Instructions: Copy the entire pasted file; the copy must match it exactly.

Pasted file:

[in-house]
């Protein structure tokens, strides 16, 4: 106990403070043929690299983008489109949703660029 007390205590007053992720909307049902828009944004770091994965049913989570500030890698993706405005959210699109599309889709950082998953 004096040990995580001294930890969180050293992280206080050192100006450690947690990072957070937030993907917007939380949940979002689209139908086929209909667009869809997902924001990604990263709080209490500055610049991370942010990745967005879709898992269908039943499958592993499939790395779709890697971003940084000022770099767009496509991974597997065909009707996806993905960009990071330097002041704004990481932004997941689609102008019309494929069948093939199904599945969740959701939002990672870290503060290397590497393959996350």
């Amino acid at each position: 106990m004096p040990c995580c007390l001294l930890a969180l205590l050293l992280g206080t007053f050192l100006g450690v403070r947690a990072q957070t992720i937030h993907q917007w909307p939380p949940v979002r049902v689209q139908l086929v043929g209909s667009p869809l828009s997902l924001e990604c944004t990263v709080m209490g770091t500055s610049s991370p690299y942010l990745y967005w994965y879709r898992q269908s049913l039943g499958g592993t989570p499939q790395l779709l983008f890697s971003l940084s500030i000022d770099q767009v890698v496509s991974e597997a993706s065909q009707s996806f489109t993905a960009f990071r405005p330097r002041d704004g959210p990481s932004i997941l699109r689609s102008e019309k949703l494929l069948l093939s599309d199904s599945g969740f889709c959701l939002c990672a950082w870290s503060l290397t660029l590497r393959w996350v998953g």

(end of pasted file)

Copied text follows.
[in-house]
């Protein structure tokens, strides 16, 4: 106990403070043929690299983008489109949703660029 007390205590007053992720909307049902828009944004770091994965049913989570500030890698993706405005959210699109599309889709950082998953 004096040990995580001294930890969180050293992280206080050192100006450690947690990072957070937030993907917007939380949940979002689209139908086929209909667009869809997902924001990604990263709080209490500055610049991370942010990745967005879709898992269908039943499958592993499939790395779709890697971003940084000022770099767009496509991974597997065909009707996806993905960009990071330097002041704004990481932004997941689609102008019309494929069948093939199904599945969740959701939002990672870290503060290397590497393959996350």
């Amino acid at each position: 106990m004096p040990c995580c007390l001294l930890a969180l205590l050293l992280g206080t007053f050192l100006g450690v403070r947690a990072q957070t992720i937030h993907q917007w909307p939380p949940v979002r049902v689209q139908l086929v043929g209909s667009p869809l828009s997902l924001e990604c944004t990263v709080m209490g770091t500055s610049s991370p690299y942010l990745y967005w994965y879709r898992q269908s049913l039943g499958g592993t989570p499939q790395l779709l983008f890697s971003l940084s500030i000022d770099q767009v890698v496509s991974e597997a993706s065909q009707s996806f489109t993905a960009f990071r405005p330097r002041d704004g959210p990481s932004i997941l699109r689609s102008e019309k949703l494929l069948l093939s599309d199904s599945g969740f889709c959701l939002c990672a950082w870290s503060l290397t660029l590497r393959w996350v998953g």